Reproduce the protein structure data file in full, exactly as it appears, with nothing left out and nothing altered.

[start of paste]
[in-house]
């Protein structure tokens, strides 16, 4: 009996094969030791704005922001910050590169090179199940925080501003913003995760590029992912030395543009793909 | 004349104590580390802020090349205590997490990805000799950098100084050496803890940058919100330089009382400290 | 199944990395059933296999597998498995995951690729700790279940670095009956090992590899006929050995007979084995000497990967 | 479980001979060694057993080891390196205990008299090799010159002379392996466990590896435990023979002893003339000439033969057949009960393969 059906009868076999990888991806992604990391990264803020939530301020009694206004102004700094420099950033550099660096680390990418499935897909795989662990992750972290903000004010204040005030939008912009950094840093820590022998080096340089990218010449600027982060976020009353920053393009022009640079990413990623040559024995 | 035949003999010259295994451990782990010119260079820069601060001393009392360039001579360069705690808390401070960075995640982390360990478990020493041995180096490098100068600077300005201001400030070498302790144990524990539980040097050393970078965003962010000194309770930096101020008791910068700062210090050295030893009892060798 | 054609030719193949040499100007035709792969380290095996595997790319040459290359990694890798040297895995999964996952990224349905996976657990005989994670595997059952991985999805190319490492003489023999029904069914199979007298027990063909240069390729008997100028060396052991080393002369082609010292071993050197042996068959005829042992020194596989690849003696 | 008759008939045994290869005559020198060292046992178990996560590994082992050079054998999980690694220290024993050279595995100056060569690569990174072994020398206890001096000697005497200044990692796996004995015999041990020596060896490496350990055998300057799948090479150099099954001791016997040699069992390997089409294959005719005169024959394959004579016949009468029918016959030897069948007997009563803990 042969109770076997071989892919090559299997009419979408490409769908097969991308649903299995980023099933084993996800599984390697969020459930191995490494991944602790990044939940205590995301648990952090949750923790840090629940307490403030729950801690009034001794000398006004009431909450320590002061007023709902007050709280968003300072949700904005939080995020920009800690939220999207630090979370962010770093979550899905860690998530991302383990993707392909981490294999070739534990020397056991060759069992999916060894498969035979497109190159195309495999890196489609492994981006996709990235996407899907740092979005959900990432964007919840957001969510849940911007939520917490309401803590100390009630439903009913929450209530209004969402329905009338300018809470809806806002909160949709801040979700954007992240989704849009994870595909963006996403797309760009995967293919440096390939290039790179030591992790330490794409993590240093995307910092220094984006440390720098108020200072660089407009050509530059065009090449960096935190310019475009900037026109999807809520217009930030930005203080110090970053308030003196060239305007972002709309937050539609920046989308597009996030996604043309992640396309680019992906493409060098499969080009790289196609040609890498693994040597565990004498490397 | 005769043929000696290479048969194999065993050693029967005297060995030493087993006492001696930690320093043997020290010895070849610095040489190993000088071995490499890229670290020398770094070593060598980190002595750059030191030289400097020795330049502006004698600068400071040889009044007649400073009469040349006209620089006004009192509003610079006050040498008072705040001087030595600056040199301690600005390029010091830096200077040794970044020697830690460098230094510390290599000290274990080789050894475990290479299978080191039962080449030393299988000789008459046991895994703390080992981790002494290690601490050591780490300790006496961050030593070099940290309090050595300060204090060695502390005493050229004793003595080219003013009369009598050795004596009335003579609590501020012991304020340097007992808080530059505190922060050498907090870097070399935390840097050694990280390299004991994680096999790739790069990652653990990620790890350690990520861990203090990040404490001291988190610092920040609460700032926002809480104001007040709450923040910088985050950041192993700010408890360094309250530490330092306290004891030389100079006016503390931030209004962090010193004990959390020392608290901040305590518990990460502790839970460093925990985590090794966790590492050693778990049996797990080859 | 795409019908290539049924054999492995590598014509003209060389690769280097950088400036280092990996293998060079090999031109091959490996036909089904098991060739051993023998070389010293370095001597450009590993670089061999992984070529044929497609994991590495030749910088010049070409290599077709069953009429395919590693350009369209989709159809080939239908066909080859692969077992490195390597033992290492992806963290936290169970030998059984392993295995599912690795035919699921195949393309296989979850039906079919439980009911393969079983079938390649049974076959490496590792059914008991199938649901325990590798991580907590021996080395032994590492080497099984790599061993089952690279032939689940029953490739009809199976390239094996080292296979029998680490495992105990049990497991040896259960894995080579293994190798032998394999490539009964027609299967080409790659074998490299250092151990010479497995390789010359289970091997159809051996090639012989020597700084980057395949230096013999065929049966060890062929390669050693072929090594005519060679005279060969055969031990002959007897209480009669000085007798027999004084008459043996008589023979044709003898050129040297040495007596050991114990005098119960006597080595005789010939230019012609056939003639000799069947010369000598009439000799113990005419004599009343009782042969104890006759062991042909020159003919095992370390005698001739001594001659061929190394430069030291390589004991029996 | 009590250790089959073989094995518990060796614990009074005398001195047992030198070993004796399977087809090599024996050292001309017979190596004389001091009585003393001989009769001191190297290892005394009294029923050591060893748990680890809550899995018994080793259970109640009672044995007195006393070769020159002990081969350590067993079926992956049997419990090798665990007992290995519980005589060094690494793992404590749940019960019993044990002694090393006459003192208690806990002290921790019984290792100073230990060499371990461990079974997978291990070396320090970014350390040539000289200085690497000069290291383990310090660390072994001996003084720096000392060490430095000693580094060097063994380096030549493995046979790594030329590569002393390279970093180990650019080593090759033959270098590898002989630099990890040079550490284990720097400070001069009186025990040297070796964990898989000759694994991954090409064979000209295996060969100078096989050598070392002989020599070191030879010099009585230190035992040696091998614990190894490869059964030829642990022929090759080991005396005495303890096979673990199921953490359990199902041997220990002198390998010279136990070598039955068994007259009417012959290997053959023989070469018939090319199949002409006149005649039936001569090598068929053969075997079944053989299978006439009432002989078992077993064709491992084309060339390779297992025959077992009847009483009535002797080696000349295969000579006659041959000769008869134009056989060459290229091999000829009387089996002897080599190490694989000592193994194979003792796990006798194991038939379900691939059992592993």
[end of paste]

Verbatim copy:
[in-house]
């Protein structure tokens, strides 16, 4: 009996094969030791704005922001910050590169090179199940925080501003913003995760590029992912030395543009793909 | 004349104590580390802020090349205590997490990805000799950098100084050496803890940058919100330089009382400290 | 199944990395059933296999597998498995995951690729700790279940670095009956090992590899006929050995007979084995000497990967 | 479980001979060694057993080891390196205990008299090799010159002379392996466990590896435990023979002893003339000439033969057949009960393969 059906009868076999990888991806992604990391990264803020939530301020009694206004102004700094420099950033550099660096680390990418499935897909795989662990992750972290903000004010204040005030939008912009950094840093820590022998080096340089990218010449600027982060976020009353920053393009022009640079990413990623040559024995 | 035949003999010259295994451990782990010119260079820069601060001393009392360039001579360069705690808390401070960075995640982390360990478990020493041995180096490098100068600077300005201001400030070498302790144990524990539980040097050393970078965003962010000194309770930096101020008791910068700062210090050295030893009892060798 | 054609030719193949040499100007035709792969380290095996595997790319040459290359990694890798040297895995999964996952990224349905996976657990005989994670595997059952991985999805190319490492003489023999029904069914199979007298027990063909240069390729008997100028060396052991080393002369082609010292071993050197042996068959005829042992020194596989690849003696 | 008759008939045994290869005559020198060292046992178990996560590994082992050079054998999980690694220290024993050279595995100056060569690569990174072994020398206890001096000697005497200044990692796996004995015999041990020596060896490496350990055998300057799948090479150099099954001791016997040699069992390997089409294959005719005169024959394959004579016949009468029918016959030897069948007997009563803990 042969109770076997071989892919090559299997009419979408490409769908097969991308649903299995980023099933084993996800599984390697969020459930191995490494991944602790990044939940205590995301648990952090949750923790840090629940307490403030729950801690009034001794000398006004009431909450320590002061007023709902007050709280968003300072949700904005939080995020920009800690939220999207630090979370962010770093979550899905860690998530991302383990993707392909981490294999070739534990020397056991060759069992999916060894498969035979497109190159195309495999890196489609492994981006996709990235996407899907740092979005959900990432964007919840957001969510849940911007939520917490309401803590100390009630439903009913929450209530209004969402329905009338300018809470809806806002909160949709801040979700954007992240989704849009994870595909963006996403797309760009995967293919440096390939290039790179030591992790330490794409993590240093995307910092220094984006440390720098108020200072660089407009050509530059065009090449960096935190310019475009900037026109999807809520217009930030930005203080110090970053308030003196060239305007972002709309937050539609920046989308597009996030996604043309992640396309680019992906493409060098499969080009790289196609040609890498693994040597565990004498490397 | 005769043929000696290479048969194999065993050693029967005297060995030493087993006492001696930690320093043997020290010895070849610095040489190993000088071995490499890229670290020398770094070593060598980190002595750059030191030289400097020795330049502006004698600068400071040889009044007649400073009469040349006209620089006004009192509003610079006050040498008072705040001087030595600056040199301690600005390029010091830096200077040794970044020697830690460098230094510390290599000290274990080789050894475990290479299978080191039962080449030393299988000789008459046991895994703390080992981790002494290690601490050591780490300790006496961050030593070099940290309090050595300060204090060695502390005493050229004793003595080219003013009369009598050795004596009335003579609590501020012991304020340097007992808080530059505190922060050498907090870097070399935390840097050694990280390299004991994680096999790739790069990652653990990620790890350690990520861990203090990040404490001291988190610092920040609460700032926002809480104001007040709450923040910088985050950041192993700010408890360094309250530490330092306290004891030389100079006016503390931030209004962090010193004990959390020392608290901040305590518990990460502790839970460093925990985590090794966790590492050693778990049996797990080859 | 795409019908290539049924054999492995590598014509003209060389690769280097950088400036280092990996293998060079090999031109091959490996036909089904098991060739051993023998070389010293370095001597450009590993670089061999992984070529044929497609994991590495030749910088010049070409290599077709069953009429395919590693350009369209989709159809080939239908066909080859692969077992490195390597033992290492992806963290936290169970030998059984392993295995599912690795035919699921195949393309296989979850039906079919439980009911393969079983079938390649049974076959490496590792059914008991199938649901325990590798991580907590021996080395032994590492080497099984790599061993089952690279032939689940029953490739009809199976390239094996080292296979029998680490495992105990049990497991040896259960894995080579293994190798032998394999490539009964027609299967080409790659074998490299250092151990010479497995390789010359289970091997159809051996090639012989020597700084980057395949230096013999065929049966060890062929390669050693072929090594005519060679005279060969055969031990002959007897209480009669000085007798027999004084008459043996008589023979044709003898050129040297040495007596050991114990005098119960006597080595005789010939230019012609056939003639000799069947010369000598009439000799113990005419004599009343009782042969104890006759062991042909020159003919095992370390005698001739001594001659061929190394430069030291390589004991029996 | 009590250790089959073989094995518990060796614990009074005398001195047992030198070993004796399977087809090599024996050292001309017979190596004389001091009585003393001989009769001191190297290892005394009294029923050591060893748990680890809550899995018994080793259970109640009672044995007195006393070769020159002990081969350590067993079926992956049997419990090798665990007992290995519980005589060094690494793992404590749940019960019993044990002694090393006459003192208690806990002290921790019984290792100073230990060499371990461990079974997978291990070396320090970014350390040539000289200085690497000069290291383990310090660390072994001996003084720096000392060490430095000693580094060097063994380096030549493995046979790594030329590569002393390279970093180990650019080593090759033959270098590898002989630099990890040079550490284990720097400070001069009186025990040297070796964990898989000759694994991954090409064979000209295996060969100078096989050598070392002989020599070191030879010099009585230190035992040696091998614990190894490869059964030829642990022929090759080991005396005495303890096979673990199921953490359990199902041997220990002198390998010279136990070598039955068994007259009417012959290997053959023989070469018939090319199949002409006149005649039936001569090598068929053969075997079944053989299978006439009432002989078992077993064709491992084309060339390779297992025959077992009847009483009535002797080696000349295969000579006659041959000769008869134009056989060459290229091999000829009387089996002897080599190490694989000592193994194979003792796990006798194991038939379900691939059992592993």